By Billy Sharma
One of the hardest things to do in direct marketing is to get the recipient to open your direct mail package, therefore, the outer envelope is of prime importance. Its function is more than just holding the contents securely; it must entice the respondent to I open it.
Siegfried Vogele, a research professor of direct marketing, observed that the average person spends between five and fifteen seconds scanning their mail, screening and rejecting what to open, what to discard or what to save for later, all in the proximity of their wastebasket.
If your direct mail piece never gets opened, your message never gets read. So how do you ensure that your piece survives? Here are some simple yet effective ways to ensure that your direct mail piece is opened:
The first thing that goes through a recipient’s mind is WIIFM. What’s-in-it-for-me” Why is this company writing to me? What do they want from me? Remember, you are intruding on someone’s time, so make sure the piece has some relevance to the recipient. Otherwise you are just producing junk mail.
Provide a hint of what’s inside. Partially revealing the contents through a window can be exceedingly effective. Many books have suggested this, but the most conclusive evidence is a piece of research that tested two envelopes.
One had simply the words ‘Free Book Inside’. The other had a large window that partially revealed an actual book with the same words, ‘Free Book Inside’. The envelope that revealed the book out pulled the other by 30%.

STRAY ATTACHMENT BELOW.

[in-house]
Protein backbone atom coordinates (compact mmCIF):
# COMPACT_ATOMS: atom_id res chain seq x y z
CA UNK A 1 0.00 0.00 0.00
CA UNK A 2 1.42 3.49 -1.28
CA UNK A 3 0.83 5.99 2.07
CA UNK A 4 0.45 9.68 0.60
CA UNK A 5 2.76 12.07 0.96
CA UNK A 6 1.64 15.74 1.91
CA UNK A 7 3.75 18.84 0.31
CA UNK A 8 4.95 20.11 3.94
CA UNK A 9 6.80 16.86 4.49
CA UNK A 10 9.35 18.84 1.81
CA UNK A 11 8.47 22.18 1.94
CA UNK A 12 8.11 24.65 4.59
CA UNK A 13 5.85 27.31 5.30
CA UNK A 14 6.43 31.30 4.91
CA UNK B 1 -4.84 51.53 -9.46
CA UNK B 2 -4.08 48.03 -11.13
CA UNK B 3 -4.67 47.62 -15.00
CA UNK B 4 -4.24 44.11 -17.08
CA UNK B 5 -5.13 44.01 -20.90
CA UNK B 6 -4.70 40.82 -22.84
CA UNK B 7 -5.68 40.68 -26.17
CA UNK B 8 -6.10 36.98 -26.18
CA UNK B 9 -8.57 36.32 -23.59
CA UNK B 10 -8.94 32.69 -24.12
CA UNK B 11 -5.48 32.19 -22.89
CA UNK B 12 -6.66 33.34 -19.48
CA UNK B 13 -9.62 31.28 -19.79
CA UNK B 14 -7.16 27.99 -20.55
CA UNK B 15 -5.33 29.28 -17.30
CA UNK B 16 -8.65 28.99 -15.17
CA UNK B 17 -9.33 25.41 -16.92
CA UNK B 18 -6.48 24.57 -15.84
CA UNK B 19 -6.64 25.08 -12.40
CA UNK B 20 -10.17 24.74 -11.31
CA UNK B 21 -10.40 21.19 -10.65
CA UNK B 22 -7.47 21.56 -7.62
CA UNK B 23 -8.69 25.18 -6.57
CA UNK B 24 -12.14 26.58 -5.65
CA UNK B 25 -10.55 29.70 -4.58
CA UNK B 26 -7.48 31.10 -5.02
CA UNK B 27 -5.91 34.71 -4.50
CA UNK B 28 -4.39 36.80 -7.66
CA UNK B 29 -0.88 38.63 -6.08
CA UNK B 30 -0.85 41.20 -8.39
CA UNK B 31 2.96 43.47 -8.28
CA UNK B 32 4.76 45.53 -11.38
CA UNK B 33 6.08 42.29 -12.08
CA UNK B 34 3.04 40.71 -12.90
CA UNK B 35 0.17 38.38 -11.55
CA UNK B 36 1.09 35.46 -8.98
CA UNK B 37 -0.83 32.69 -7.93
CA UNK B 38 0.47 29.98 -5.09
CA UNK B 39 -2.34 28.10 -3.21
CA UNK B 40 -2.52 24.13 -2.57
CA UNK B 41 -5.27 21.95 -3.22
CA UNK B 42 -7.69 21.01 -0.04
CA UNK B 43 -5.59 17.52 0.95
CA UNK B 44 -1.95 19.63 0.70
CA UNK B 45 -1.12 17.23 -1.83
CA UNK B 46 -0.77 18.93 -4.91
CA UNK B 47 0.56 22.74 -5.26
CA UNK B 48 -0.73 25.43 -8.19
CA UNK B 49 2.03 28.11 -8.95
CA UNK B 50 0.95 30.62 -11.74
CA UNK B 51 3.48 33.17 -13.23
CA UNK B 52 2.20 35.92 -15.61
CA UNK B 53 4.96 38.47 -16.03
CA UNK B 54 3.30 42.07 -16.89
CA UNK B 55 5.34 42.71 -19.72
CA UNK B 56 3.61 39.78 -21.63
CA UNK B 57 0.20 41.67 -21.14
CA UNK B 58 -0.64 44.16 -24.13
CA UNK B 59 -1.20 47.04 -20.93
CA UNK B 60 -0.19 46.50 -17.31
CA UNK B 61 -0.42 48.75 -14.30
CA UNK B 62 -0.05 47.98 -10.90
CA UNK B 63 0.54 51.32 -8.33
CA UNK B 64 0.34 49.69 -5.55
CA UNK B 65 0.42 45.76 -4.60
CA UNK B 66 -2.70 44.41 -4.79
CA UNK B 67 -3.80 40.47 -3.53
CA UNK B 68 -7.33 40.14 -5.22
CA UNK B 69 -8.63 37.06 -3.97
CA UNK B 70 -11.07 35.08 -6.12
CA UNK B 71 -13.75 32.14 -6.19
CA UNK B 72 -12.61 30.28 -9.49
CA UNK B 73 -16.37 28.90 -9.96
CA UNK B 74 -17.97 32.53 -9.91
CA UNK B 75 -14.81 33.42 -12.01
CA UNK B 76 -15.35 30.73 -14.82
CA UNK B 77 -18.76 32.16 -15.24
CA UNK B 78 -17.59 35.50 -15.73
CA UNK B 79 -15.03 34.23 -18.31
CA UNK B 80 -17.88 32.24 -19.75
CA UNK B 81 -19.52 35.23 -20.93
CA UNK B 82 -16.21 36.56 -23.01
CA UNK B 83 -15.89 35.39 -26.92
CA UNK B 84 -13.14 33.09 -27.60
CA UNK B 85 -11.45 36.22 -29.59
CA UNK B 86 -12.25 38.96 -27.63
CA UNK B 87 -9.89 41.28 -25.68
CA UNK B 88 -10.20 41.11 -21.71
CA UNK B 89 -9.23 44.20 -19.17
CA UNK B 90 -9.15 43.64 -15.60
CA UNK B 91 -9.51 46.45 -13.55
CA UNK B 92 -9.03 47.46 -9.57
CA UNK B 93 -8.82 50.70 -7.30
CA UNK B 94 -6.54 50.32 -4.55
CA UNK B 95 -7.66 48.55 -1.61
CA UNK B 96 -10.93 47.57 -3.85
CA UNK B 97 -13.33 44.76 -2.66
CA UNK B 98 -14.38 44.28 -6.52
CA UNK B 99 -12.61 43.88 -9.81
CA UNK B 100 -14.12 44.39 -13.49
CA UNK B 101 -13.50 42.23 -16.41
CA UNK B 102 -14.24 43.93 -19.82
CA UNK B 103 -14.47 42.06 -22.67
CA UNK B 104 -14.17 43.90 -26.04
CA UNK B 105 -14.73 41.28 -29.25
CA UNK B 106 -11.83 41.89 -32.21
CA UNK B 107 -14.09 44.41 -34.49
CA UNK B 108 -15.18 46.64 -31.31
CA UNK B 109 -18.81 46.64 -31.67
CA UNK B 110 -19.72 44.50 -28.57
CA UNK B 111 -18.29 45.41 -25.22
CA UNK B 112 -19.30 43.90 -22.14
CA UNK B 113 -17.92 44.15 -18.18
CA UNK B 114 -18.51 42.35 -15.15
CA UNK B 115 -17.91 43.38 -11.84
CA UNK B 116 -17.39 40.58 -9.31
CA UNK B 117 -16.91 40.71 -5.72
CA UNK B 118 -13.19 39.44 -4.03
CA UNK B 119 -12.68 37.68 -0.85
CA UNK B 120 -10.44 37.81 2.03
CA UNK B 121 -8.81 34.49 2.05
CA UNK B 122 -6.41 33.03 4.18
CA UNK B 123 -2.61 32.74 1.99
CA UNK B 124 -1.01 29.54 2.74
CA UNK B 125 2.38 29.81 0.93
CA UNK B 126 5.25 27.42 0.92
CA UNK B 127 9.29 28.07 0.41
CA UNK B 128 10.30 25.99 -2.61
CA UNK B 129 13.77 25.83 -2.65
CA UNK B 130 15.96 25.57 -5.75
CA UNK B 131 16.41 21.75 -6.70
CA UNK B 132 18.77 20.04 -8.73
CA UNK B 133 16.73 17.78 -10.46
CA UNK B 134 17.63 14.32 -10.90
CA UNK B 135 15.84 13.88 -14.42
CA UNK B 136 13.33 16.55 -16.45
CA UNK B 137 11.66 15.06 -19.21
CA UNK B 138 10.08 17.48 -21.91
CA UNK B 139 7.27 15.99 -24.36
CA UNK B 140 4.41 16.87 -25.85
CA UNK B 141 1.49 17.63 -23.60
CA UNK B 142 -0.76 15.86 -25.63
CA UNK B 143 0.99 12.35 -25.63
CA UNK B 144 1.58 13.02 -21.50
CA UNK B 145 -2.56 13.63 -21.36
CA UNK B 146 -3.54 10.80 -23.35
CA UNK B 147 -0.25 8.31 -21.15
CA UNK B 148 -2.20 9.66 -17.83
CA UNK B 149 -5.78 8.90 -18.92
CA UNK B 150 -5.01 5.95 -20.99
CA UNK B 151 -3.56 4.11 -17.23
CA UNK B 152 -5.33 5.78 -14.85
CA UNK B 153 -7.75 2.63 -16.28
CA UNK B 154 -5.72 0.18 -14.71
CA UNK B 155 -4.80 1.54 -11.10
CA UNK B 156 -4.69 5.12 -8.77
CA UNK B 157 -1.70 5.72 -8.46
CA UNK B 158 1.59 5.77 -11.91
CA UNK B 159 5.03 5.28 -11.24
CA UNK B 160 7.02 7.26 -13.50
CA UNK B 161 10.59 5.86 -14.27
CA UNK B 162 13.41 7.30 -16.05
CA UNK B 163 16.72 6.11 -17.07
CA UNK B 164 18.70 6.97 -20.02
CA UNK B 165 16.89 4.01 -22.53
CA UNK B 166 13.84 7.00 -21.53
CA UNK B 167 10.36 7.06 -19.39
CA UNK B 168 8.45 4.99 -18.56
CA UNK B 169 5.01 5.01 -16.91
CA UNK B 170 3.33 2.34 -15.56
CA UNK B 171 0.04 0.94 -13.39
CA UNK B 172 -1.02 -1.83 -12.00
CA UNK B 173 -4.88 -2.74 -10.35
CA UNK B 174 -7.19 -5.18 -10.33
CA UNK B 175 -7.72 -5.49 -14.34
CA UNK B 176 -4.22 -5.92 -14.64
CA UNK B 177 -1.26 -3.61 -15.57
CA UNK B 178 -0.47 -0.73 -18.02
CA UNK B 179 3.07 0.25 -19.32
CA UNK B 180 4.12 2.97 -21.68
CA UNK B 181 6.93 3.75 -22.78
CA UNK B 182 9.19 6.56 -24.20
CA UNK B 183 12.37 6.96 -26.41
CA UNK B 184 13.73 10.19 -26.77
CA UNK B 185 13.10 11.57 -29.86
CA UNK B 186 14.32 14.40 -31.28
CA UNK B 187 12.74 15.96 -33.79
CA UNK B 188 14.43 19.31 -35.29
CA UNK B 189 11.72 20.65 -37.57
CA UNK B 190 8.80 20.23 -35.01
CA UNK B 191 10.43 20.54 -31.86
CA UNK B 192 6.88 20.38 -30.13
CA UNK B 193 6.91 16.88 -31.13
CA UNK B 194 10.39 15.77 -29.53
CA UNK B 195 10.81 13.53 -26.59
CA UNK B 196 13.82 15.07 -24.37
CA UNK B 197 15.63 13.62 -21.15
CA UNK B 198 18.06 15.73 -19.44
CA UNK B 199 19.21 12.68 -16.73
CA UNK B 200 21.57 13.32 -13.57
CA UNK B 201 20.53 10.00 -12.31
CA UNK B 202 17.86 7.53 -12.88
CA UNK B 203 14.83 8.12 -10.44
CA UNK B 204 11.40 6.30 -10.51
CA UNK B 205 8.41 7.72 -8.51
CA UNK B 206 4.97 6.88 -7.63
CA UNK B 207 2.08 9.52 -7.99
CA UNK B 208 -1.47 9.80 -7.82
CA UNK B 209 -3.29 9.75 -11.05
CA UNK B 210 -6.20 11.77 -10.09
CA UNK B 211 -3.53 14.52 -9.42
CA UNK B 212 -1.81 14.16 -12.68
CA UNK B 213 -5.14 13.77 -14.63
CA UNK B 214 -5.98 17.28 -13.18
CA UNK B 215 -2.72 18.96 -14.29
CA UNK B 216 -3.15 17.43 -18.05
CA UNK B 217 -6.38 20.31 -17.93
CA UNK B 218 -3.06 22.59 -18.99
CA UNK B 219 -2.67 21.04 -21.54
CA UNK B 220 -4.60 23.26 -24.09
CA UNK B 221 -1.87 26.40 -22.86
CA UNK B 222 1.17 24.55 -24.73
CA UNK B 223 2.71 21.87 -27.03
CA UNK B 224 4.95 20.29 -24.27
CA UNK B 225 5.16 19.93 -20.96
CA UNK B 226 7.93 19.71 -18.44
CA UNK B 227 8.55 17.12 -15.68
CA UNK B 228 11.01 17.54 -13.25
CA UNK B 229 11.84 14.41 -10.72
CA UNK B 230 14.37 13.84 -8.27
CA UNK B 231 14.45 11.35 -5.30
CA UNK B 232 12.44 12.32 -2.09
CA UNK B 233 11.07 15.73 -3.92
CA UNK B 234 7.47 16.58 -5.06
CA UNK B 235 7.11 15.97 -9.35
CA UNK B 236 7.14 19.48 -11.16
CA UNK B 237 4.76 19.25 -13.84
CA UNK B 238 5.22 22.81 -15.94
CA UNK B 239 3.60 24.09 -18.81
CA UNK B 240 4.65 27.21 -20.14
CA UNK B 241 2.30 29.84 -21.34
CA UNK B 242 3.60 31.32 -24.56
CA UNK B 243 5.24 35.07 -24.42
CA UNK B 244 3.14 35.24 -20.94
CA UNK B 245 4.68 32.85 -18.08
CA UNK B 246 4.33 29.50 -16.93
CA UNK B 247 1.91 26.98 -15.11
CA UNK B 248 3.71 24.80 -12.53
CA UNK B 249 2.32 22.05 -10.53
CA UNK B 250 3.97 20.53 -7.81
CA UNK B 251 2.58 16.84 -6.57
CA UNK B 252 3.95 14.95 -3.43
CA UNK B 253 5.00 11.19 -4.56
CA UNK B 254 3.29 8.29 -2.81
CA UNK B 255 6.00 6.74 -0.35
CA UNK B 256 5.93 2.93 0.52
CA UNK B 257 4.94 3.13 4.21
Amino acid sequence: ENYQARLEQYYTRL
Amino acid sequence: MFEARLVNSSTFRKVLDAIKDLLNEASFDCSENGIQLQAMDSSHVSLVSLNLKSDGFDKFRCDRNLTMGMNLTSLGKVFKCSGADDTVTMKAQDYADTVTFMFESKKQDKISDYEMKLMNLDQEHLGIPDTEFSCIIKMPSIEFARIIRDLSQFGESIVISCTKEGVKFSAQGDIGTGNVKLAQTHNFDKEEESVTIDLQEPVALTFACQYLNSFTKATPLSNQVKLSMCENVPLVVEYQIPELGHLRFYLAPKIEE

Clear polybags display the entire contents. Polybags are great for mailing unique offers, posters or several booklets or multiple pieces. Publishers and catalogues use polybags extensively.
Capture the reader’s imagination. Remember that if the reader can decipher what you are selling without even opening the envelope, then it is a bad envelope. The bad envelopes do not reveal everyt5hing-they only tantalize you to look inside.
Use teaser copy. Teaser copy can arouse curiosity and interest, either by using a provocative statement or by asking a question. The teaser can be a partial one to lead the recipient inside or it can be split on the front and back of the envelope. If it is enticing, the recipient will flip it over to get the complete message.
When targeting a very select group, the message should be meaningful to the audience. For example, “Your copy of a report on osteoporosis” is more likely to be opened by someone concerned with osteoporosis.
Excerpted from The Handbook of Direct Marketing for Non-Profit Organizations, by Billy Sharma. Available in paperback from www.expertfundraiser.org